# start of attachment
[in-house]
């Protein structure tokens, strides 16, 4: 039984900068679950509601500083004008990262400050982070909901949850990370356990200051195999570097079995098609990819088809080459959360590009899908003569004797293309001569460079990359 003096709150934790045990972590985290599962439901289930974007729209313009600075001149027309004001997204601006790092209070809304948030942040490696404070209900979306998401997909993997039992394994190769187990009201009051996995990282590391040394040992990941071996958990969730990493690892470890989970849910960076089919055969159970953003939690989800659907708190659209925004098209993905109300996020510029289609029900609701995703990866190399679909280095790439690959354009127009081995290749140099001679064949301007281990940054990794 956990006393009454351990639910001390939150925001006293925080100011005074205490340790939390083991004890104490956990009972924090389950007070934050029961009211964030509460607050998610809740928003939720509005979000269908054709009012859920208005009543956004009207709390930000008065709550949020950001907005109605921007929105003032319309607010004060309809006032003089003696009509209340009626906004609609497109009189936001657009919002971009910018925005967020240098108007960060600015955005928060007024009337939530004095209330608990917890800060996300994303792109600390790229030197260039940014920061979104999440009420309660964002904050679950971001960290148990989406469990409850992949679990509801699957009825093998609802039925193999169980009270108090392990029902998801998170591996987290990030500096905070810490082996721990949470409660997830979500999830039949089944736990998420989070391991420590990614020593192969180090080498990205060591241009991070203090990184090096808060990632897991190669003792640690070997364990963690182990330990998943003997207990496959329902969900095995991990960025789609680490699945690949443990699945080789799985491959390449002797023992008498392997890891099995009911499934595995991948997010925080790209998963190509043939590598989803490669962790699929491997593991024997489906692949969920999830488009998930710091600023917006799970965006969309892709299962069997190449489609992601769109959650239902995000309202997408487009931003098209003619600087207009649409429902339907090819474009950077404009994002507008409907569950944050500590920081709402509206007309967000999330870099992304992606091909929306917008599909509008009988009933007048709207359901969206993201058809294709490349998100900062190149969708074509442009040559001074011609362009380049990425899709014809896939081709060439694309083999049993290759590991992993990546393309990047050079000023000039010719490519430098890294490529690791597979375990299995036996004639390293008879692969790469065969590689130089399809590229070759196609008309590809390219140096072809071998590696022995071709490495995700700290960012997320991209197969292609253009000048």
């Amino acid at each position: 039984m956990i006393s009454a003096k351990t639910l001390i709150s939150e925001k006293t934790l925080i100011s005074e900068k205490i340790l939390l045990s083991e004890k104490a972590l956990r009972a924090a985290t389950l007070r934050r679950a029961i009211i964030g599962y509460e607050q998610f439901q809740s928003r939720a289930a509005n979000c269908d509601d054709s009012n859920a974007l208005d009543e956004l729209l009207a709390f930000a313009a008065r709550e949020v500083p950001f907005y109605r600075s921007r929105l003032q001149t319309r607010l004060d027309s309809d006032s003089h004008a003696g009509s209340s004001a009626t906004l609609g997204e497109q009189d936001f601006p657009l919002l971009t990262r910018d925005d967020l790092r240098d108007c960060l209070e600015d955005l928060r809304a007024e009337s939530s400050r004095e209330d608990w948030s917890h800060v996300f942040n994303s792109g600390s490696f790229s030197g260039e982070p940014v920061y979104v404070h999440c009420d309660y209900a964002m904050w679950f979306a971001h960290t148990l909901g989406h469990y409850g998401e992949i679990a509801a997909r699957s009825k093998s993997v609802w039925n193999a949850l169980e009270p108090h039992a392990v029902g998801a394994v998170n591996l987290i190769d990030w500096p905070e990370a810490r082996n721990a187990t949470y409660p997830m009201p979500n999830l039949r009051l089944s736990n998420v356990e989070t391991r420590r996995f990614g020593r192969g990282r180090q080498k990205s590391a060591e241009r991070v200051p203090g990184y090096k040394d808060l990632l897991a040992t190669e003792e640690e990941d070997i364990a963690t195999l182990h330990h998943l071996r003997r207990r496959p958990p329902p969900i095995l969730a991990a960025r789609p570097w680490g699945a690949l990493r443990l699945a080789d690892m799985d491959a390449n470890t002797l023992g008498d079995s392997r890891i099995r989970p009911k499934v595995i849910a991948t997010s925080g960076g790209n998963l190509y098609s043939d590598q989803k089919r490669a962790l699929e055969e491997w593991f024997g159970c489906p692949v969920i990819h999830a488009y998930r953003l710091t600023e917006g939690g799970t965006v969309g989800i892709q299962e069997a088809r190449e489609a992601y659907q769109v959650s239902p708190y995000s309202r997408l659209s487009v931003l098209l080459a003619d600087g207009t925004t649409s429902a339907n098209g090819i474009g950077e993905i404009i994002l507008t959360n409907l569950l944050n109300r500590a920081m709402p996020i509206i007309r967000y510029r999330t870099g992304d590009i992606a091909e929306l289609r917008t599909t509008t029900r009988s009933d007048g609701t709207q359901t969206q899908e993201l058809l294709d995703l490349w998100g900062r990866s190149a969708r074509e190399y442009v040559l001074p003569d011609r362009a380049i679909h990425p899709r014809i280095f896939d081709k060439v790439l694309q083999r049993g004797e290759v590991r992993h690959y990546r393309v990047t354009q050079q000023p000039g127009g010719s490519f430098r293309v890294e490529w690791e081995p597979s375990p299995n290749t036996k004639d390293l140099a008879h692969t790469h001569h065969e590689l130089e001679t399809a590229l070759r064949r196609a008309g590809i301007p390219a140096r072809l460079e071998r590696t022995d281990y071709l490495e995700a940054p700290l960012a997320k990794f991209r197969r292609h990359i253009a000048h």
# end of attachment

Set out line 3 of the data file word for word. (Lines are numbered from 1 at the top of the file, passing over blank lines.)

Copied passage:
């Amino acid at each position: 039984m956990i006393s009454a003096k351990t639910l001390i709150s939150e925001k006293t934790l925080i100011s005074e900068k205490i340790l939390l045990s083991e004890k104490a972590l956990r009972a924090a985290t389950l007070r934050r679950a029961i009211i964030g599962y509460e607050q998610f439901q809740s928003r939720a289930a509005n979000c269908d509601d054709s009012n859920a974007l208005d009543e956004l729209l009207a709390f930000a313009a008065r709550e949020v500083p950001f907005y109605r600075s921007r929105l003032q001149t319309r607010l004060d027309s309809d006032s003089h004008a003696g009509s209340s004001a009626t906004l609609g997204e497109q009189d936001f601006p657009l919002l971009t990262r910018d925005d967020l790092r240098d108007c960060l209070e600015d955005l928060r809304a007024e009337s939530s400050r004095e209330d608990w948030s917890h800060v996300f942040n994303s792109g600390s490696f790229s030197g260039e982070p940014v920061y979104v404070h999440c009420d309660y209900a964002m904050w679950f979306a971001h960290t148990l909901g989406h469990y409850g998401e992949i679990a509801a997909r699957s009825k093998s993997v609802w039925n193999a949850l169980e009270p108090h039992a392990v029902g998801a394994v998170n591996l987290i190769d990030w500096p905070e990370a810490r082996n721990a187990t949470y409660p997830m009201p979500n999830l039949r009051l089944s736990n998420v356990e989070t391991r420590r996995f990614g020593r192969g990282r180090q080498k990205s590391a060591e241009r991070v200051p203090g990184y090096k040394d808060l990632l897991a040992t190669e003792e640690e990941d070997i364990a963690t195999l182990h330990h998943l071996r003997r207990r496959p958990p329902p969900i095995l969730a991990a960025r789609p570097w680490g699945a690949l990493r443990l699945a080789d690892m799985d491959a390449n470890t002797l023992g008498d079995s392997r890891i099995r989970p009911k499934v595995i849910a991948t997010s925080g960076g790209n998963l190509y098609s043939d590598q989803k089919r490669a962790l699929e055969e491997w593991f024997g159970c489906p692949v969920i990819h999830a488009y998930r953003l710091t600023e917006g939690g799970t965006v969309g989800i892709q299962e069997a088809r190449e489609a992601y659907q769109v959650s239902p708190y995000s309202r997408l659209s487009v931003l098209l080459a003619d600087g207009t925004t649409s429902a339907n098209g090819i474009g950077e993905i404009i994002l507008t959360n409907l569950l944050n109300r500590a920081m709402p996020i509206i007309r967000y510029r999330t870099g992304d590009i992606a091909e929306l289609r917008t599909t509008t029900r009988s009933d007048g609701t709207q359901t969206q899908e993201l058809l294709d995703l490349w998100g900062r990866s190149a969708r074509e190399y442009v040559l001074p003569d011609r362009a380049i679909h990425p899709r014809i280095f896939d081709k060439v790439l694309q083999r049993g004797e290759v590991r992993h690959y990546r393309v990047t354009q050079q000023p000039g127009g010719s490519f430098r293309v890294e490529w690791e081995p597979s375990p299995n290749t036996k004639d390293l140099a008879h692969t790469h001569h065969e590689l130089e001679t399809a590229l070759r064949r196609a008309g590809i301007p390219a140096r072809l460079e071998r590696t022995d281990y071709l490495e995700a940054p700290l960012a997320k990794f991209r197969r292609h990359i253009a000048h």